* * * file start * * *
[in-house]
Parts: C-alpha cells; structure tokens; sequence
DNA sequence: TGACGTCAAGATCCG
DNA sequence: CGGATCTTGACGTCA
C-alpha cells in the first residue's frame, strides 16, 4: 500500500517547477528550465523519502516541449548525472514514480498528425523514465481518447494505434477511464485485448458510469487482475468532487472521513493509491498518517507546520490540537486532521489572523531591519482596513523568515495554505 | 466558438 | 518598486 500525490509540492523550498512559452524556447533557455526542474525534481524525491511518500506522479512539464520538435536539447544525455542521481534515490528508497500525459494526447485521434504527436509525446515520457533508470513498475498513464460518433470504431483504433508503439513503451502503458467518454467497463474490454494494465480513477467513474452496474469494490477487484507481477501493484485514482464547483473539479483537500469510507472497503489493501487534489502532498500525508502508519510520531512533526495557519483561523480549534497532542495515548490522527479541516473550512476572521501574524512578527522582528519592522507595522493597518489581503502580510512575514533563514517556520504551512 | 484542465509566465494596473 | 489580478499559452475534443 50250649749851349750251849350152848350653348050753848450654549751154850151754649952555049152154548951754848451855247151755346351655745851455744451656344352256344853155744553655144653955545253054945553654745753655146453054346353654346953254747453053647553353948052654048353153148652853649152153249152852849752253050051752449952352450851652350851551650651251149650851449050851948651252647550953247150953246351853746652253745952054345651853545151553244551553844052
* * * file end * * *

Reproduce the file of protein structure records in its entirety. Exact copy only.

[in-house]
Parts: C-alpha cells; structure tokens; sequence
DNA sequence: TGACGTCAAGATCCG
DNA sequence: CGGATCTTGACGTCA
C-alpha cells in the first residue's frame, strides 16, 4: 500500500517547477528550465523519502516541449548525472514514480498528425523514465481518447494505434477511464485485448458510469487482475468532487472521513493509491498518517507546520490540537486532521489572523531591519482596513523568515495554505 | 466558438 | 518598486 500525490509540492523550498512559452524556447533557455526542474525534481524525491511518500506522479512539464520538435536539447544525455542521481534515490528508497500525459494526447485521434504527436509525446515520457533508470513498475498513464460518433470504431483504433508503439513503451502503458467518454467497463474490454494494465480513477467513474452496474469494490477487484507481477501493484485514482464547483473539479483537500469510507472497503489493501487534489502532498500525508502508519510520531512533526495557519483561523480549534497532542495515548490522527479541516473550512476572521501574524512578527522582528519592522507595522493597518489581503502580510512575514533563514517556520504551512 | 484542465509566465494596473 | 489580478499559452475534443 50250649749851349750251849350152848350653348050753848450654549751154850151754649952555049152154548951754848451855247151755346351655745851455744451656344352256344853155744553655144653955545253054945553654745753655146453054346353654346953254747453053647553353948052654048353153148652853649152153249152852849752253050051752449952352450851652350851551650651251149650851449050851948651252647550953247150953246351853746652253745952054345651853545151553244551553844052